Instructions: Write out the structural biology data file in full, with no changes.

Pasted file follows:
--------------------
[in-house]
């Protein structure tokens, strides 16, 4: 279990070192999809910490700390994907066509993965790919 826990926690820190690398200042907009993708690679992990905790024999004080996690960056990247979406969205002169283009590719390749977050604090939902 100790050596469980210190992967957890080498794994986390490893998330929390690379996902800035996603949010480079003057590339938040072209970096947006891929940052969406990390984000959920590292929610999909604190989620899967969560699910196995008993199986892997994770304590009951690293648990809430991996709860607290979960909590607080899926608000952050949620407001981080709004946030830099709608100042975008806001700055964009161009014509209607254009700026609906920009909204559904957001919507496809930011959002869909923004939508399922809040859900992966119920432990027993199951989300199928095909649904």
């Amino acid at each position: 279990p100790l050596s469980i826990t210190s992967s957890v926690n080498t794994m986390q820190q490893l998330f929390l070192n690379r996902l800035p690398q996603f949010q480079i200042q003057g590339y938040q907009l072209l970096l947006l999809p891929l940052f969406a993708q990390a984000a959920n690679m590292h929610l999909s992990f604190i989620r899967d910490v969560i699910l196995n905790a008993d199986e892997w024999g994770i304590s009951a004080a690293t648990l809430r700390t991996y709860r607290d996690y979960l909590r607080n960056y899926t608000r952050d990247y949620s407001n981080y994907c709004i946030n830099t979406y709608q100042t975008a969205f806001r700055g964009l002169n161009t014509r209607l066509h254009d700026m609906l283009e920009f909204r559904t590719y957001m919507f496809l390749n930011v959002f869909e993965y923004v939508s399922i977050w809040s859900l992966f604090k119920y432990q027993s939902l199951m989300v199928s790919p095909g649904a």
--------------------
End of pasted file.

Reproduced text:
[in-house]
């Protein structure tokens, strides 16, 4: 279990070192999809910490700390994907066509993965790919 826990926690820190690398200042907009993708690679992990905790024999004080996690960056990247979406969205002169283009590719390749977050604090939902 100790050596469980210190992967957890080498794994986390490893998330929390690379996902800035996603949010480079003057590339938040072209970096947006891929940052969406990390984000959920590292929610999909604190989620899967969560699910196995008993199986892997994770304590009951690293648990809430991996709860607290979960909590607080899926608000952050949620407001981080709004946030830099709608100042975008806001700055964009161009014509209607254009700026609906920009909204559904957001919507496809930011959002869909923004939508399922809040859900992966119920432990027993199951989300199928095909649904």
């Amino acid at each position: 279990p100790l050596s469980i826990t210190s992967s957890v926690n080498t794994m986390q820190q490893l998330f929390l070192n690379r996902l800035p690398q996603f949010q480079i200042q003057g590339y938040q907009l072209l970096l947006l999809p891929l940052f969406a993708q990390a984000a959920n690679m590292h929610l999909s992990f604190i989620r899967d910490v969560i699910l196995n905790a008993d199986e892997w024999g994770i304590s009951a004080a690293t648990l809430r700390t991996y709860r607290d996690y979960l909590r607080n960056y899926t608000r952050d990247y949620s407001n981080y994907c709004i946030n830099t979406y709608q100042t975008a969205f806001r700055g964009l002169n161009t014509r209607l066509h254009d700026m609906l283009e920009f909204r559904t590719y957001m919507f496809l390749n930011v959002f869909e993965y923004v939508s399922i977050w809040s859900l992966f604090k119920y432990q027993s939902l199951m989300v199928s790919p095909g649904a």